Several months ago, one of my high school acquaintances went through a spiritual crisis. She revealed to me that she had started questioning her faith and whether or not God even existed. This was a big deal for her because up until then, she was a staunch Christian. She grew up in church and pushed it on me many times. She even quoted scripture in everyday conversations. Of course, I was surprised by her admission. I wasn’t sure what led to the breakdown of her beliefs but I liked it.
Then some of my own Christian guilt bubbled up. I felt bad that I felt satisfied by her questioning. But I also felt relieved. I wasn’t alone. Or at least this was the first time someone publicly acknowledged their struggle with their faith. Usually that kind of thing is kept to one’s self.
As she spoke to me about her questions and conflicting feelings, I listened and mentally checked off every inconsistency she mentioned, comparing my own list to hers. I realized we shared many of the same reservations regarding our religion. I could relate to her struggle. And I felt, for the first time, someone could relate to mine.
My town is divided up into 3 groups: devout believers, devout non-believers, and those who don’t care either way (the smallest group). But I felt like the single soul who actually fit into all 3 categories yet still didn’t belong to any of them.
There was a time when I believed. And then there was a time when I rebelled against my religion. And then there was a time when I think my religion rebelled against me.
I used to be a Christian. And then college happened and changed the course of my life and I became so bitter that I turned my back on God. But, as I always did when I got into a spat with my savior, I went back and tried to reaffirm my faith. But it never lasted. With each blow to my life and/or body, I got angry again. I reached out to God, prayed, meditated, and generally tried to feel God’s presence. And I got nothing in return.
So when my high school acquaintance told me she had been going through the same type of trials, I felt relieved, especially because it was her. If someone so strong in her faith could one day waiver, it made me feel like I wasn’t the biggest piece of garbage in the universe.
And in the moment she told me about her struggles, she became three dimensional, more real to me than ever because she wasn’t just spouting scripture or pushing church on me. No one is perfect in their piety. I saw her not as a holier-than-thou Christian (which often annoyed me) but a human with a hurt heart.
She was also someone I could talk to about my own struggles. As I mentioned earlier, not a lot of people were in my camp when it came to Christ. I knew the believers would not listen to my questions but instead encourage me to pray harder or stick out the sickness in my heart. The non-believers would not have listened either and would have just told me the brain washing was finally wearing off.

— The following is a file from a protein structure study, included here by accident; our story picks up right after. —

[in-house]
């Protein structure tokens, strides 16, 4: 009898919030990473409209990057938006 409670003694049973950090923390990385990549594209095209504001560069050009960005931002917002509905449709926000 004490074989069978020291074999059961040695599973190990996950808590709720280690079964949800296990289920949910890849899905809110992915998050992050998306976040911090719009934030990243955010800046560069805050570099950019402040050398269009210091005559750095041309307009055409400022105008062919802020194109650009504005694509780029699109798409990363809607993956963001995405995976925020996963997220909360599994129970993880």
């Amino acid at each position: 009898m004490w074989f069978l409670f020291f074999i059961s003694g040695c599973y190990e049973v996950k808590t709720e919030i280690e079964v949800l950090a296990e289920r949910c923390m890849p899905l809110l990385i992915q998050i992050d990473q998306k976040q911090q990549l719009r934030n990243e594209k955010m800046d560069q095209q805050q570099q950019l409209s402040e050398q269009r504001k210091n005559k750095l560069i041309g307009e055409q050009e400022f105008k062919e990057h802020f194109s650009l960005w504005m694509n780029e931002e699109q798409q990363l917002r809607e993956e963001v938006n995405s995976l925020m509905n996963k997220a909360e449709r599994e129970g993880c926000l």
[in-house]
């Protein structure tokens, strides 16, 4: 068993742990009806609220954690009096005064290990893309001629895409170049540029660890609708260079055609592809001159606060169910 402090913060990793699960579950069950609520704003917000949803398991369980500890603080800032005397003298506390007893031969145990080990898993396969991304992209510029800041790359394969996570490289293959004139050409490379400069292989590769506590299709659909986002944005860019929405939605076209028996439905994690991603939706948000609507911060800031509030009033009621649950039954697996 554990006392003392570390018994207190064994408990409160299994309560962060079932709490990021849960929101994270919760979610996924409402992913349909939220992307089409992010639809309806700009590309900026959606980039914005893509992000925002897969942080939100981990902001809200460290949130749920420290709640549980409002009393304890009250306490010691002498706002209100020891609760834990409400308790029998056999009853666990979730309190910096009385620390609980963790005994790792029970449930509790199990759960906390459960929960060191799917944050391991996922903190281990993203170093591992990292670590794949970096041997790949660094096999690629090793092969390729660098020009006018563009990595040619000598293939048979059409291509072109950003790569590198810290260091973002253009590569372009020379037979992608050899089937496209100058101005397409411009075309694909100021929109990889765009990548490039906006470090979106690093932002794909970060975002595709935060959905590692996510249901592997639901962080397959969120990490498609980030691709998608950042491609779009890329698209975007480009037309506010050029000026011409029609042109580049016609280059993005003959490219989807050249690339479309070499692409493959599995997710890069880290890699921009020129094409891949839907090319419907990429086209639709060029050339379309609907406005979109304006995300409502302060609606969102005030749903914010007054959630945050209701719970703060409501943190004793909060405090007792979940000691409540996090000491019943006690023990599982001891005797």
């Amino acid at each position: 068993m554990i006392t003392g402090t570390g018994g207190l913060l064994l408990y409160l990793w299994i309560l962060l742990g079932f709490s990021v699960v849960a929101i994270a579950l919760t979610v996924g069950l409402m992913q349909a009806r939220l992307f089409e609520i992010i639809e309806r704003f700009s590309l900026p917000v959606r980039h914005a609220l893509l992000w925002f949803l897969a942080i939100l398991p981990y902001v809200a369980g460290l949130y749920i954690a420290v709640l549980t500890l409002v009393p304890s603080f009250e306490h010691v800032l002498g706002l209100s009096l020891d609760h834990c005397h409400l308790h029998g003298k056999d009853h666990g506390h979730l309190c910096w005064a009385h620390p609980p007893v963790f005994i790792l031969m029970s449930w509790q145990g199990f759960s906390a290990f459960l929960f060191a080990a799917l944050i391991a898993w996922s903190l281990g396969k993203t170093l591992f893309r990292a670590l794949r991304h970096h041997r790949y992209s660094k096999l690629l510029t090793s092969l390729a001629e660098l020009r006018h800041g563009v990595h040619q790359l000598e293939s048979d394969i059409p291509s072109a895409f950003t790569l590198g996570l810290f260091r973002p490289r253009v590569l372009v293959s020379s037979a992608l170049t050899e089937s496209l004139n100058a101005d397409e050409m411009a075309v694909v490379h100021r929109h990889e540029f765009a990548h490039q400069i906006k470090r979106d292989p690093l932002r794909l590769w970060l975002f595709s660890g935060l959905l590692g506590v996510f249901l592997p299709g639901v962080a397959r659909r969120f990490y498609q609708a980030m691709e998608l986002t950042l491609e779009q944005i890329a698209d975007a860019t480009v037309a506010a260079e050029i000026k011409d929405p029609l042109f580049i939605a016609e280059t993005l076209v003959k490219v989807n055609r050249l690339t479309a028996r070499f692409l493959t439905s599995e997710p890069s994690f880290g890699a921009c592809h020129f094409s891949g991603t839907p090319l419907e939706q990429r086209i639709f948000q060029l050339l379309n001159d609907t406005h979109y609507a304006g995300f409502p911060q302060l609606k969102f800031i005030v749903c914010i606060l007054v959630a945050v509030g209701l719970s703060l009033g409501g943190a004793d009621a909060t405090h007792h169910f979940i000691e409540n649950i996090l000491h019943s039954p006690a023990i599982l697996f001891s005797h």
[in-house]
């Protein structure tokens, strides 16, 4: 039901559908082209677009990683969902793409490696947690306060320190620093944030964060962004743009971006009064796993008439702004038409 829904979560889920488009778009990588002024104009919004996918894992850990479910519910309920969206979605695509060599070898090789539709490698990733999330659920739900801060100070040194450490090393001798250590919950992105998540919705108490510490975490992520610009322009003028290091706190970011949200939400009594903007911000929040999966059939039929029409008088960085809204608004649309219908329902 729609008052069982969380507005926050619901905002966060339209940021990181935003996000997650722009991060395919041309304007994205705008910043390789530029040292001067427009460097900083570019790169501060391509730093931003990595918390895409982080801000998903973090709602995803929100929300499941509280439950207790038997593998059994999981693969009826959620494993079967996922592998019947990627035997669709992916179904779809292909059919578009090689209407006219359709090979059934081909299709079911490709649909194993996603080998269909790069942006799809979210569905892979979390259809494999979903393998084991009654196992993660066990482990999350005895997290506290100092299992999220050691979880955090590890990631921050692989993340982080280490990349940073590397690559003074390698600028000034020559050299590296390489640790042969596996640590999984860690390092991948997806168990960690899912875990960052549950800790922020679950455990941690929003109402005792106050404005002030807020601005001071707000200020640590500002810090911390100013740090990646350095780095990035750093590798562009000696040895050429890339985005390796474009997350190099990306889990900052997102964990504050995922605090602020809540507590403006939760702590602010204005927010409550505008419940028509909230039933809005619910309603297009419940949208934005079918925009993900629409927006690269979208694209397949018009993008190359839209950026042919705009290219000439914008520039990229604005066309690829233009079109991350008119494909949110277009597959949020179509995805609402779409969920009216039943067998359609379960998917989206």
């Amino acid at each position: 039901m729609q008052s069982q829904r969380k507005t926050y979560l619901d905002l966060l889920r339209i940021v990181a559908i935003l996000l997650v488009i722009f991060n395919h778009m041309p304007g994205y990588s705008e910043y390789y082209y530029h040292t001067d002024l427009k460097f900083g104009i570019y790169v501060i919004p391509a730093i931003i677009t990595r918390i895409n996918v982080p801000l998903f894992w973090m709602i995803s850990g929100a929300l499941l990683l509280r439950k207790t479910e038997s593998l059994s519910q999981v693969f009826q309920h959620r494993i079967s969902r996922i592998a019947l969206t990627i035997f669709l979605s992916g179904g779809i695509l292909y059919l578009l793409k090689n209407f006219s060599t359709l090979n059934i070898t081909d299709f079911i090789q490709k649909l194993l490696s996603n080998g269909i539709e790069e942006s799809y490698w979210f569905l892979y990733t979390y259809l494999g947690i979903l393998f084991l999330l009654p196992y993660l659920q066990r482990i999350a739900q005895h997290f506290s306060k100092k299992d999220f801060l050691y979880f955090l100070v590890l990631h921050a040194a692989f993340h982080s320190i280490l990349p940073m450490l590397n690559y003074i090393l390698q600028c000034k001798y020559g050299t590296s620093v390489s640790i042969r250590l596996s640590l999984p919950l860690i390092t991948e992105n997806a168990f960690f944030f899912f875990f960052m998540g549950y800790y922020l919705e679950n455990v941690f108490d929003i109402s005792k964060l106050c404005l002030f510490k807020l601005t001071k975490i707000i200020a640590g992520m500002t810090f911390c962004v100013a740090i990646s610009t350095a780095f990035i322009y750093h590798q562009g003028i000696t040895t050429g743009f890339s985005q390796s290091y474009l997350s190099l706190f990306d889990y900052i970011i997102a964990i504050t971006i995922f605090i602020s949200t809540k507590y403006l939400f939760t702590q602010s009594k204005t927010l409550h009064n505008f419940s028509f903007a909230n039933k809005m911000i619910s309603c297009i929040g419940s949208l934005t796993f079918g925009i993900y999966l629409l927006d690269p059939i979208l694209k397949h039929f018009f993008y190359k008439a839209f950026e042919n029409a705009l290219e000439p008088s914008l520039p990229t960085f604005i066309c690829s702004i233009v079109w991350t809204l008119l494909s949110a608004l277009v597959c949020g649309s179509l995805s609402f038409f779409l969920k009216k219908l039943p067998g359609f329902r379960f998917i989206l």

But like me, this girl believed and wanted to keep believing despite the hardships that hewed into our hallelujahs. We had long conversations about our questions, about the things that didn’t make sense or didn’t seem fair to us. We discussed religion and philosophy and how it sometimes conjoined and sometimes conflicted with real life. I saw her go through this journey I had previously endured. I felt her catching up, opening up to a real world that she was finally seeing without her rose-colored stain glassed windows.
It was nice to be able to get such things off my chest, as I’d only had a computer screen to vent to previously. But to say it out loud and find agreement and understanding was a wonderful thing. It was validating and empowering.
But soon my doubt buddy resurrected her spiritual stance.
Several weeks ago, we had dinner together and she told me how she thought Jesus was stalking her, how she couldn’t get away from him no matter how hard she tried. She told me how she went to a church concert and all these visible, tangible signs of God were all around her. She said it felt good. She said it felt like home. She said it was reassuring, that it helped calm some of her doubts.
As she talked, the twinge of jealousy kicked up. Oh, how often I prayed for such signs, only to be given nothing to work with or hope for. I had all the ingredients for an intervention. I had an open mind and a desire for the divine. But I must have had a haphazard heart. The things that were supposed to be there were no longer operational. I was a cheetah with no hind legs, a tongue without taste buds.
I remember my acquaintance specifically telling me she tried to run away from God and he chased after her. Yet I sprinted toward God and he hid in the broom closet, a devastating game of I’ll hide and ye shall seek and never find me.
It was another kick in the gut to hear about someone else coming back around to their faith, especially when they weren’t necessarily trying to.
The whole thing made me feel worse and while she told me she was still confused, I can feel her returning to her Christian ways. She’s attending church again and participating in youth groups. And good for her. But that leaves me alone again. I no longer feel comfortable talking to her about my doubts, especially as her doubts have been assuaged while mine have only intensified.
And again, the guilt propelled itself forward. Shouldn’t I have been happy for her? Why was I reveling in her religious confusion and envious of her Christian comeback?
Sometimes I think it would be easier if I could just be an atheist, to just wash my hands of the whole thing. But God has been too ingrained in me to go that route. Instead I’ll probably always believe but I’ll probably also always be angry at a God that seems to pick and choose who he wants to believe in.